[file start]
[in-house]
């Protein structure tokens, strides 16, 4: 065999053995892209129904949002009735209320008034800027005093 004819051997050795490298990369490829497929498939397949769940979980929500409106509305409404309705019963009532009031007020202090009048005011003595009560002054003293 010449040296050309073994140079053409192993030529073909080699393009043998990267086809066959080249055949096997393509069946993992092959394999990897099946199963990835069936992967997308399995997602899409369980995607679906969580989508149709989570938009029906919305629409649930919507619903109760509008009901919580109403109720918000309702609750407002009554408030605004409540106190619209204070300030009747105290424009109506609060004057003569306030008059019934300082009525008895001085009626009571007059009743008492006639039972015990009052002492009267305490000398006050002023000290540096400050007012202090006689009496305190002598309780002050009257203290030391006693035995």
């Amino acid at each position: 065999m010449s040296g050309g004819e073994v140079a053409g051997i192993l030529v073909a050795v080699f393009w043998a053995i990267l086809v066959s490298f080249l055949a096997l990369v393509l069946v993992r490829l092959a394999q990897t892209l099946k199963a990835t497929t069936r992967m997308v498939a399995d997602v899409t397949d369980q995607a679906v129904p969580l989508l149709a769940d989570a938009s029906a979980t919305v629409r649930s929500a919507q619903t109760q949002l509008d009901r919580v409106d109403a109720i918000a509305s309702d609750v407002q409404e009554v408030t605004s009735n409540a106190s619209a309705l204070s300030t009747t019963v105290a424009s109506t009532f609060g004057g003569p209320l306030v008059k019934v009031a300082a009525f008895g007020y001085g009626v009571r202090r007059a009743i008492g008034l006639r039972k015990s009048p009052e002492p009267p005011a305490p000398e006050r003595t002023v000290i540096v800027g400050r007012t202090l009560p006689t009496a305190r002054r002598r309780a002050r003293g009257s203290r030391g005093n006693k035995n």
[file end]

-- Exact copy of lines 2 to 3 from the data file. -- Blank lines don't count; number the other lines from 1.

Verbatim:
């Protein structure tokens, strides 16, 4: 065999053995892209129904949002009735209320008034800027005093 004819051997050795490298990369490829497929498939397949769940979980929500409106509305409404309705019963009532009031007020202090009048005011003595009560002054003293 010449040296050309073994140079053409192993030529073909080699393009043998990267086809066959080249055949096997393509069946993992092959394999990897099946199963990835069936992967997308399995997602899409369980995607679906969580989508149709989570938009029906919305629409649930919507619903109760509008009901919580109403109720918000309702609750407002009554408030605004409540106190619209204070300030009747105290424009109506609060004057003569306030008059019934300082009525008895001085009626009571007059009743008492006639039972015990009052002492009267305490000398006050002023000290540096400050007012202090006689009496305190002598309780002050009257203290030391006693035995």
């Amino acid at each position: 065999m010449s040296g050309g004819e073994v140079a053409g051997i192993l030529v073909a050795v080699f393009w043998a053995i990267l086809v066959s490298f080249l055949a096997l990369v393509l069946v993992r490829l092959a394999q990897t892209l099946k199963a990835t497929t069936r992967m997308v498939a399995d997602v899409t397949d369980q995607a679906v129904p969580l989508l149709a769940d989570a938009s029906a979980t919305v629409r649930s929500a919507q619903t109760q949002l509008d009901r919580v409106d109403a109720i918000a509305s309702d609750v407002q409404e009554v408030t605004s009735n409540a106190s619209a309705l204070s300030t009747t019963v105290a424009s109506t009532f609060g004057g003569p209320l306030v008059k019934v009031a300082a009525f008895g007020y001085g009626v009571r202090r007059a009743i008492g008034l006639r039972k015990s009048p009052e002492p009267p005011a305490p000398e006050r003595t002023v000290i540096v800027g400050r007012t202090l009560p006689t009496a305190r002054r002598r309780a002050r003293g009257s203290r030391g005093n006693k035995n």